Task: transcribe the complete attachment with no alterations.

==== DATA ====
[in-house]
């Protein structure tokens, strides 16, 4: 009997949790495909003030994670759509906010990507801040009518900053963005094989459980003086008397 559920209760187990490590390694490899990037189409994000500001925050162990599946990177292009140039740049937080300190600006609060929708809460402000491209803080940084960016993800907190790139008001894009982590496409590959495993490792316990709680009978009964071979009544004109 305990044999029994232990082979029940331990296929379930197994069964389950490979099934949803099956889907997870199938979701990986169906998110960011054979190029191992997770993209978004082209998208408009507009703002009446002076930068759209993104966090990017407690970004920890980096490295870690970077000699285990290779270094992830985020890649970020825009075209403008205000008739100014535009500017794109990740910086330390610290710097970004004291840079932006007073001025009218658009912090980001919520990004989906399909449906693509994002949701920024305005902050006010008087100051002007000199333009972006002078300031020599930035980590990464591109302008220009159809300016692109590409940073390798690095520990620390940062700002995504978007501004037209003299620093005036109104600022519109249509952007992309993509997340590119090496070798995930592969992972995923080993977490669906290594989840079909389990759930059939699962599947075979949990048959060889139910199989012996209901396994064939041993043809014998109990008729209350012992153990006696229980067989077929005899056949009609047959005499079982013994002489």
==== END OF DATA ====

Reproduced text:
[in-house]
């Protein structure tokens, strides 16, 4: 009997949790495909003030994670759509906010990507801040009518900053963005094989459980003086008397 559920209760187990490590390694490899990037189409994000500001925050162990599946990177292009140039740049937080300190600006609060929708809460402000491209803080940084960016993800907190790139008001894009982590496409590959495993490792316990709680009978009964071979009544004109 305990044999029994232990082979029940331990296929379930197994069964389950490979099934949803099956889907997870199938979701990986169906998110960011054979190029191992997770993209978004082209998208408009507009703002009446002076930068759209993104966090990017407690970004920890980096490295870690970077000699285990290779270094992830985020890649970020825009075209403008205000008739100014535009500017794109990740910086330390610290710097970004004291840079932006007073001025009218658009912090980001919520990004989906399909449906693509994002949701920024305005902050006010008087100051002007000199333009972006002078300031020599930035980590990464591109302008220009159809300016692109590409940073390798690095520990620390940062700002995504978007501004037209003299620093005036109104600022519109249509952007992309993509997340590119090496070798995930592969992972995923080993977490669906290594989840079909389990759930059939699962599947075979949990048959060889139910199989012996209901396994064939041993043809014998109990008729209350012992153990006696229980067989077929005899056949009609047959005499079982013994002489």